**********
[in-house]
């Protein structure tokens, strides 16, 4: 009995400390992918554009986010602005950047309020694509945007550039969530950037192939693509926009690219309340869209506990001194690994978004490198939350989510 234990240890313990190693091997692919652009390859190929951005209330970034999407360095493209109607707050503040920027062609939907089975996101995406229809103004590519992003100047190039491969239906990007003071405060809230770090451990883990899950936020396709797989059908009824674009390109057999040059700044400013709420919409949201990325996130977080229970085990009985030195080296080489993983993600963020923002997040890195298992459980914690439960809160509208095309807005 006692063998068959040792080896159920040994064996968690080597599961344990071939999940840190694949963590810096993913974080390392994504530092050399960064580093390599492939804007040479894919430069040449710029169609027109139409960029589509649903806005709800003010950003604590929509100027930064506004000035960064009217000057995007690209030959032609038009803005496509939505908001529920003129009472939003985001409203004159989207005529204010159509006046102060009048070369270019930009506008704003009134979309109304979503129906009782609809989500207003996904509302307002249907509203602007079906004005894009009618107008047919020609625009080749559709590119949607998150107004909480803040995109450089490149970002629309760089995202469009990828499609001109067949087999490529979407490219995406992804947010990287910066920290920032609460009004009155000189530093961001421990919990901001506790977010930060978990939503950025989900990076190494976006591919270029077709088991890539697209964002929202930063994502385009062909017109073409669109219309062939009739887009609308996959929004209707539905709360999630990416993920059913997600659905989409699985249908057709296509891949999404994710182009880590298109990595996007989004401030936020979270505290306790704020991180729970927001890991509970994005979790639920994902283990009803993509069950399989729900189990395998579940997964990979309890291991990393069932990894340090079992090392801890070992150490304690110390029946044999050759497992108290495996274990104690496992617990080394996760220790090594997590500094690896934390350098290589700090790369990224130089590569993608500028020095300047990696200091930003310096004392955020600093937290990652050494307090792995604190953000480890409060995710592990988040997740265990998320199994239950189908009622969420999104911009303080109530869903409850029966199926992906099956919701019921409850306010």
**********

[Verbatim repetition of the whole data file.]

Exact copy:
[in-house]
């Protein structure tokens, strides 16, 4: 009995400390992918554009986010602005950047309020694509945007550039969530950037192939693509926009690219309340869209506990001194690994978004490198939350989510 234990240890313990190693091997692919652009390859190929951005209330970034999407360095493209109607707050503040920027062609939907089975996101995406229809103004590519992003100047190039491969239906990007003071405060809230770090451990883990899950936020396709797989059908009824674009390109057999040059700044400013709420919409949201990325996130977080229970085990009985030195080296080489993983993600963020923002997040890195298992459980914690439960809160509208095309807005 006692063998068959040792080896159920040994064996968690080597599961344990071939999940840190694949963590810096993913974080390392994504530092050399960064580093390599492939804007040479894919430069040449710029169609027109139409960029589509649903806005709800003010950003604590929509100027930064506004000035960064009217000057995007690209030959032609038009803005496509939505908001529920003129009472939003985001409203004159989207005529204010159509006046102060009048070369270019930009506008704003009134979309109304979503129906009782609809989500207003996904509302307002249907509203602007079906004005894009009618107008047919020609625009080749559709590119949607998150107004909480803040995109450089490149970002629309760089995202469009990828499609001109067949087999490529979407490219995406992804947010990287910066920290920032609460009004009155000189530093961001421990919990901001506790977010930060978990939503950025989900990076190494976006591919270029077709088991890539697209964002929202930063994502385009062909017109073409669109219309062939009739887009609308996959929004209707539905709360999630990416993920059913997600659905989409699985249908057709296509891949999404994710182009880590298109990595996007989004401030936020979270505290306790704020991180729970927001890991509970994005979790639920994902283990009803993509069950399989729900189990395998579940997964990979309890291991990393069932990894340090079992090392801890070992150490304690110390029946044999050759497992108290495996274990104690496992617990080394996760220790090594997590500094690896934390350098290589700090790369990224130089590569993608500028020095300047990696200091930003310096004392955020600093937290990652050494307090792995604190953000480890409060995710592990988040997740265990998320199994239950189908009622969420999104911009303080109530869903409850029966199926992906099956919701019921409850306010």